First, his mom dropped a dozen eggs in a pot of cold water. Then she pulled the papery brown skins from some yellow onions, added the skins and a little vinegar to the pot, and set the pot over a low flame to come slowly to a boil. Then she turned off the heat and let the water return to room temperature.

His mom dried the now-brown shells of these perfectly cooked hardboiled eggs and rubbed each one with a little bacon grease from the can she kept by the stove, giving each egg a polished luster. The family ate these golden eggs every Good Friday evening with a soup of kale and boiled potatoes thickened with a little oatmeal.

This simple Good Friday meal honored the Lord’s death and prepared the way for the Easter Sunday feast, served this time with brightly colored eggs.

As my friend told me this story about the German-Kentucky family of his boyhood, his face lit up with excitement. Telling a story about something one loves, especially from the distant past, to a good friend of the present brings delight to the teller and the hearer. It deepens their present friendship and honors those about whom the story is told. Today God added his own blessing to my friend’s story-telling. And our friendship glowed with a happiness we cannot give ourselves.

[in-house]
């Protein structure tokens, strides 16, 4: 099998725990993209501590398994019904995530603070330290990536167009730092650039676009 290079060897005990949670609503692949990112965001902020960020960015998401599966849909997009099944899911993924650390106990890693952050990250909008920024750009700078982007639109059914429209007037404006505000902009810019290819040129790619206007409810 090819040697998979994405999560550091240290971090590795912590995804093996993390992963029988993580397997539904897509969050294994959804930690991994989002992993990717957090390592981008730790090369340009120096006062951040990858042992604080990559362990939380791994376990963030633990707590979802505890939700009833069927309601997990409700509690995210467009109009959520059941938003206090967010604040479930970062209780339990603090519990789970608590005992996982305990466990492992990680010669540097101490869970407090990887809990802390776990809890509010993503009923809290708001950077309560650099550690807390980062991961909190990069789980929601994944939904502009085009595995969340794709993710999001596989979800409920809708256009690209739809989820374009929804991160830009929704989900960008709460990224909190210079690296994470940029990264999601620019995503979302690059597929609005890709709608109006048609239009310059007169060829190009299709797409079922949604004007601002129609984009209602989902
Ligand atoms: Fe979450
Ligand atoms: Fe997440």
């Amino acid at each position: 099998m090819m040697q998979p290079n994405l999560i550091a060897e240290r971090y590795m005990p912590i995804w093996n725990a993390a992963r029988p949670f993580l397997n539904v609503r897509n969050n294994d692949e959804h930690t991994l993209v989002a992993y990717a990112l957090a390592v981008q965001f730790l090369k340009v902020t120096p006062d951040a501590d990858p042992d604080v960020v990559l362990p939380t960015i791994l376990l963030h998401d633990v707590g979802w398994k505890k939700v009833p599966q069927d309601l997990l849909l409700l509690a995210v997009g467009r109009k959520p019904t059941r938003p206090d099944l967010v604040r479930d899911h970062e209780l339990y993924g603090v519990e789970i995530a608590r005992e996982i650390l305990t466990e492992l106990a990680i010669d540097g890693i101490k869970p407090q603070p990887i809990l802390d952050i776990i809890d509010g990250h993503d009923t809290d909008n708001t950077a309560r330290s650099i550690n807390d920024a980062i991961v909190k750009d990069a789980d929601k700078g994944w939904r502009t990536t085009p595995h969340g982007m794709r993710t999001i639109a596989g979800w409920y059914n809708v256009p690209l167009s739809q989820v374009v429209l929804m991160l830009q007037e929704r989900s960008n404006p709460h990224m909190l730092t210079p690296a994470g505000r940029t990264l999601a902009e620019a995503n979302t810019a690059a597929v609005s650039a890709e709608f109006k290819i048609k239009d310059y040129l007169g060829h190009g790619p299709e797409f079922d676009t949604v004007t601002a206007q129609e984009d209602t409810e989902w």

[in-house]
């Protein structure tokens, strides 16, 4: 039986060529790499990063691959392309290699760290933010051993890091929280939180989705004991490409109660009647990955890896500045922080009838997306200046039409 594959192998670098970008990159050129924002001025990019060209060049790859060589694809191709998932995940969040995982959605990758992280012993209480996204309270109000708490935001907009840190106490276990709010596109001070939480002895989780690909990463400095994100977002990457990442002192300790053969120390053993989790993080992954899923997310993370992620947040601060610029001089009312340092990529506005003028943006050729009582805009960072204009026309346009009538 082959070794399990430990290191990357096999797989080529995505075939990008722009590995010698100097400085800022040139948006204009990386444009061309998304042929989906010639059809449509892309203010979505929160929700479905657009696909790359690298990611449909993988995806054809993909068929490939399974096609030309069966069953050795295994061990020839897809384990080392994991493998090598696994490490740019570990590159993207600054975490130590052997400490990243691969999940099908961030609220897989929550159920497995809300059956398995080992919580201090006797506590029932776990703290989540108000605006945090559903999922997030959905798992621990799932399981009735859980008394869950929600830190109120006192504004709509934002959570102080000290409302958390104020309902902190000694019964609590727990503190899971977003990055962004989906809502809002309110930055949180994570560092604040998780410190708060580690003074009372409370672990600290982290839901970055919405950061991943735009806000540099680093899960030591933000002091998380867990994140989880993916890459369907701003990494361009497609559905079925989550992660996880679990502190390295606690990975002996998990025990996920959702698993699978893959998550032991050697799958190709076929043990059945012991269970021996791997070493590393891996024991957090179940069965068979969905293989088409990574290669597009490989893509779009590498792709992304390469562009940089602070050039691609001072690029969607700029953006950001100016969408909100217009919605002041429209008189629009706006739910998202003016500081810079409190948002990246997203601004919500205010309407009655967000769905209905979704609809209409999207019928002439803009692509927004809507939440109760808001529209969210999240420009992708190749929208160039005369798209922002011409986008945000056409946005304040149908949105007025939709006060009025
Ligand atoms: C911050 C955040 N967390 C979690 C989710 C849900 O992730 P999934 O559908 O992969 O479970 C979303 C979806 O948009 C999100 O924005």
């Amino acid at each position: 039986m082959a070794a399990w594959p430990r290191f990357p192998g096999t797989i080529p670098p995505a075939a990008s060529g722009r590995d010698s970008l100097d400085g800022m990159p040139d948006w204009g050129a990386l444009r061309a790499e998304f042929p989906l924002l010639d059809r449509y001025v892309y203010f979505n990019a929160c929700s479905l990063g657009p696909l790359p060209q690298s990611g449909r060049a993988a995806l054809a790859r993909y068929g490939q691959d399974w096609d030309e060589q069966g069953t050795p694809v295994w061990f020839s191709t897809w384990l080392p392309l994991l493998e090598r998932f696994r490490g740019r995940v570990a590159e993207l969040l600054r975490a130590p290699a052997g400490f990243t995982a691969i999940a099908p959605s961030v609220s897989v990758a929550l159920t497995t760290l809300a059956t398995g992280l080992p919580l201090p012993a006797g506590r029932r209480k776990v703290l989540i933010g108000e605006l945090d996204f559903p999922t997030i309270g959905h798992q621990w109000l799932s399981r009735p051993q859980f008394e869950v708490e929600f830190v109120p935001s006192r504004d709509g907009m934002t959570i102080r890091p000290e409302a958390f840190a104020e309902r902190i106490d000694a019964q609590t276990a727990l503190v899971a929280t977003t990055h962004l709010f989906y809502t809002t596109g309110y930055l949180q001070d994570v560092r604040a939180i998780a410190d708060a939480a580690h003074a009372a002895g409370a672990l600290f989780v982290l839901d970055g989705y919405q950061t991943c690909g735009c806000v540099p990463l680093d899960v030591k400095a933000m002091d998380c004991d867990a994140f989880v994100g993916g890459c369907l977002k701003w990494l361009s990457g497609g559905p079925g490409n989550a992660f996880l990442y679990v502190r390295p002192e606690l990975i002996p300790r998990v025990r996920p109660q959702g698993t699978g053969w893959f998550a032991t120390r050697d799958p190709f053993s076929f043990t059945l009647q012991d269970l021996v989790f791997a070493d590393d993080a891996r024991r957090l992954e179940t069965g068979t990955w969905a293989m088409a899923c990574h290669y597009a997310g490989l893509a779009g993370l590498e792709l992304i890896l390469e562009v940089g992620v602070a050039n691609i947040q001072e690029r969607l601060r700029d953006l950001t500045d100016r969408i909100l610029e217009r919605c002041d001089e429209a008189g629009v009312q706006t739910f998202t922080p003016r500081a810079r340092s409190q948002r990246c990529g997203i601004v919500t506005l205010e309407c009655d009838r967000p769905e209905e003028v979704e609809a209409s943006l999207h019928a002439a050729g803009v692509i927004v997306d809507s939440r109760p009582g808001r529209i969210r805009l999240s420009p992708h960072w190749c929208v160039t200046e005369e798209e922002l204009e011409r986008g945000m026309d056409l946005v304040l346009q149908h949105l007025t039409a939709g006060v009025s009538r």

Wednesday, April 4, 2007

I walked out of a showing of “300” last night. The New York Times reviewer said that “300” is as violent as Mel Gibson’s “Apocalypto” and twice as stupid. And he is right.

The dominant theme is that Spartan men are real men: gym-goers who are aggressive, domineering, rigid, unyielding, in-charge and in-control. The movie dresses this up as patriotism, the Spartan queen proclaiming that “Freedom isn’t free!” but the message is hard to miss.

So, why, exactly is this movie “stupid”? Primarily, because it is stupidly and wrongly self-congratulatory. First, the Spartan legacy to the West is Thermopylae. The Athenian legacy is philosophy, politics - especially democracy- literature, drama, dance, history, mathematics, architecture, and science.

Second, men – and women – aren’t really in-charge and in-control. For example: American farmers rely on bees to pollinate crops each year. This year thousands of colonies, some numbering 60,000 bees, are disappearing, and $14 billion worth of crops are at stake.